Perhaps he was having a ‘duvet day’?
And if he was indeed absent from his post, why was the documentation delivered the previous evening not processed by the Deputy Clerk? Or the assistant? Was nobody at work (excepting the Mayor)?
Or do Council Staff have a fortnight off for Christmas (as well as soaking up £246,000 of the £283,000 2023/24 Precept?
It is helpful here to count the so-called ‘7 clear days’ which must elapse between the posting in a public place of a Notice of Town Meeting/Assembly and the day of the meeting itself.
These ‘clear days’ are defined in Sched.12, 10(2)(a) of the Local Government Act 1972 and clarified in the following National Association of Local Councils (NALC) Guidance:
“Clear days” does not include the day on which the notice was issued and the day of the meeting. Additionally, s.243 of the 1972 Act provides that the following days do not count when computing the “clear days”:
- a day of the Christmas break;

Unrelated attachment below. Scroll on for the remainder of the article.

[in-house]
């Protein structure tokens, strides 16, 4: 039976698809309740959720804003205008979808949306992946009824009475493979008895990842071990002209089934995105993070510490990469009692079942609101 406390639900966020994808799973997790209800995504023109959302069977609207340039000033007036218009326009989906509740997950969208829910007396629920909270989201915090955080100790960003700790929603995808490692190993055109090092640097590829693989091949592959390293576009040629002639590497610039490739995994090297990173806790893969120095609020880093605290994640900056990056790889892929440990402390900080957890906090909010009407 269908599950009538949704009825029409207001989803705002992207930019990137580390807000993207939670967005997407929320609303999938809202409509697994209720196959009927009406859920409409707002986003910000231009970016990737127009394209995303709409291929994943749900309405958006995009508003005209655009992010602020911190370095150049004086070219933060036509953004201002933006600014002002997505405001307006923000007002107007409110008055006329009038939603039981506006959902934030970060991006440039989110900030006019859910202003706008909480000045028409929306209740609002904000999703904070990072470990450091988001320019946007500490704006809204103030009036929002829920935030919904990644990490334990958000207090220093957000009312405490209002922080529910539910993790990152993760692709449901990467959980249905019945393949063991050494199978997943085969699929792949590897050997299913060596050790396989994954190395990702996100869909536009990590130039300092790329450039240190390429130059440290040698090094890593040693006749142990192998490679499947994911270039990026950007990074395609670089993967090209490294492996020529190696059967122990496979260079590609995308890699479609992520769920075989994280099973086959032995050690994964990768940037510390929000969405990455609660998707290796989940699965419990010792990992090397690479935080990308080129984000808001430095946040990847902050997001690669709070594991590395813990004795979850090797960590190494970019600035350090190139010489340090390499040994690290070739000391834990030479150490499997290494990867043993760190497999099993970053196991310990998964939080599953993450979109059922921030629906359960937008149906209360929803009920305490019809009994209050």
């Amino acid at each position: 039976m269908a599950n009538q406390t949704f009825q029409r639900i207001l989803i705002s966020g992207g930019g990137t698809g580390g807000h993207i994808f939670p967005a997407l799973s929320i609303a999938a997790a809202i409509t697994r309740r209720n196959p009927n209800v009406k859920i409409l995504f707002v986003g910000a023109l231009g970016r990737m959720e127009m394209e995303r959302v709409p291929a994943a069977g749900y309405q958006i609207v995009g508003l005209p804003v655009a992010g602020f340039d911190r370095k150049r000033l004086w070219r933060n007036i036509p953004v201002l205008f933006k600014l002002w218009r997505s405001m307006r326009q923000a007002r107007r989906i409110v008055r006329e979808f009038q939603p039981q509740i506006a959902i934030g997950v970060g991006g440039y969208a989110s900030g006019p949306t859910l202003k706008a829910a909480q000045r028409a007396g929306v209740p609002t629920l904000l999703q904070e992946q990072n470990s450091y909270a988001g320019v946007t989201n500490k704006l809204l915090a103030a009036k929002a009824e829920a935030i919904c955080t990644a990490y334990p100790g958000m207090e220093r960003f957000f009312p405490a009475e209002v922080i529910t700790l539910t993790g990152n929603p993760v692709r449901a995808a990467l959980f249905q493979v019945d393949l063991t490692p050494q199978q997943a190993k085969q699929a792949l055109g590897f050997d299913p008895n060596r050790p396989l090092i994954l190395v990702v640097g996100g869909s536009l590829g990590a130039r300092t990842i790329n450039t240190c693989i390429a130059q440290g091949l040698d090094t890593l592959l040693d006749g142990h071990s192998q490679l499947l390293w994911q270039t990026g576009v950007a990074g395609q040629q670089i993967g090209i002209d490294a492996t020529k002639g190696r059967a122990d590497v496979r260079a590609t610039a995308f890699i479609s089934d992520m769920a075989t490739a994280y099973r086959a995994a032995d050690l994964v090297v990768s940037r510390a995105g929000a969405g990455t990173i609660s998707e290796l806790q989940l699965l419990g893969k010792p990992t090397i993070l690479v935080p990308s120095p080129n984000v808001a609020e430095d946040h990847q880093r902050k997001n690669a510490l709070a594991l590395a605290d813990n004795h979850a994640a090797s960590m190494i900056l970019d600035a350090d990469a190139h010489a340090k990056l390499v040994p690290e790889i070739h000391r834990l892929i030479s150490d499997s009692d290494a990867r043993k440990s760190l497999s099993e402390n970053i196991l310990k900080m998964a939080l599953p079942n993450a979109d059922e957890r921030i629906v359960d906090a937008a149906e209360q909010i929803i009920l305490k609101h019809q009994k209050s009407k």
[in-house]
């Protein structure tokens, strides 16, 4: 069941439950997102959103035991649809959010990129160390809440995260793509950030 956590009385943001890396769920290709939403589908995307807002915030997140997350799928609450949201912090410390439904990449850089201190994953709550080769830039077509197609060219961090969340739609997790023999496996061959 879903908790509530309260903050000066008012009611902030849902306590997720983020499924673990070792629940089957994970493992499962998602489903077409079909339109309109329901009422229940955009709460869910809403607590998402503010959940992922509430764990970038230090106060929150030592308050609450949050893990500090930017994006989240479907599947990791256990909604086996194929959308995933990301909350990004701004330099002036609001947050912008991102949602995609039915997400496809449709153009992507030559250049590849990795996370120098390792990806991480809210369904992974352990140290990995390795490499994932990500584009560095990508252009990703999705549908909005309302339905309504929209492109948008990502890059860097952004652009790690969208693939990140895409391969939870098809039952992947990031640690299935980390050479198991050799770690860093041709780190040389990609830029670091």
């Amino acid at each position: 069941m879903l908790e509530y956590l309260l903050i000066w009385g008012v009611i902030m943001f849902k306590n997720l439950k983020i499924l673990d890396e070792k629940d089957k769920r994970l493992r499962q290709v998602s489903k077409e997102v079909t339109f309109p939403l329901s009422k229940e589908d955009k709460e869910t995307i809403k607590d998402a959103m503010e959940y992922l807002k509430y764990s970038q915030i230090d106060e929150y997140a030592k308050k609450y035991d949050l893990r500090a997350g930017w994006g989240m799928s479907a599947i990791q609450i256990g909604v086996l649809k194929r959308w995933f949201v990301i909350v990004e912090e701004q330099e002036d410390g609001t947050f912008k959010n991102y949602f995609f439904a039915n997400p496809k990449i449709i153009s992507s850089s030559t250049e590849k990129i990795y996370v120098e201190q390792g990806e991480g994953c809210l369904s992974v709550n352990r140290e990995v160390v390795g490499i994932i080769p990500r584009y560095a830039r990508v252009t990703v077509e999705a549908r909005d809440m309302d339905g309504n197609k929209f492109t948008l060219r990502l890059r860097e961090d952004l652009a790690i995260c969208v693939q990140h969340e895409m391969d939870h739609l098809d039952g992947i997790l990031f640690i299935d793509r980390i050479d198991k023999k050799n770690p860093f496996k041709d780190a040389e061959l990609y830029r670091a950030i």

- a day of the Easter break;
- Bank Holidays; and
- days appointed for public thanksgiving or mourning.
So it can be readily understood that the Notices posted on Thursday 21st December 2023 would have allowed Fri. 22nd (1), Sat. 23rd (2), Wed. 7th (3), Thurs. 28th (4), Fri. 29th (5), Sat.30th (6), Tues. 2nd ’24 (7), Wed. 3rd ’24 (8), Thurs. 4th ’24 (9), Fri. 5th ’24 (10) and Sat. 6th Jan. ’24 (11). The Local Government Act 1972 requires only seven ‘clear days’ for publication of Notices for Town Meetings/Assemblies.
Thus, if the Clerk/RFO had any issues with the Notices – and had he been at work in the Council Office on Thursday 21st December 2023 – he would have had plenty of time to contact any four of the signatories (myself included) to complete what he claims are the six mandatory signatures on one page (does that even matter – that they should all appear on the one page? In a word, no.).
But he did not.
Instead, he waited until . . .
Tuesday 2nd January 2024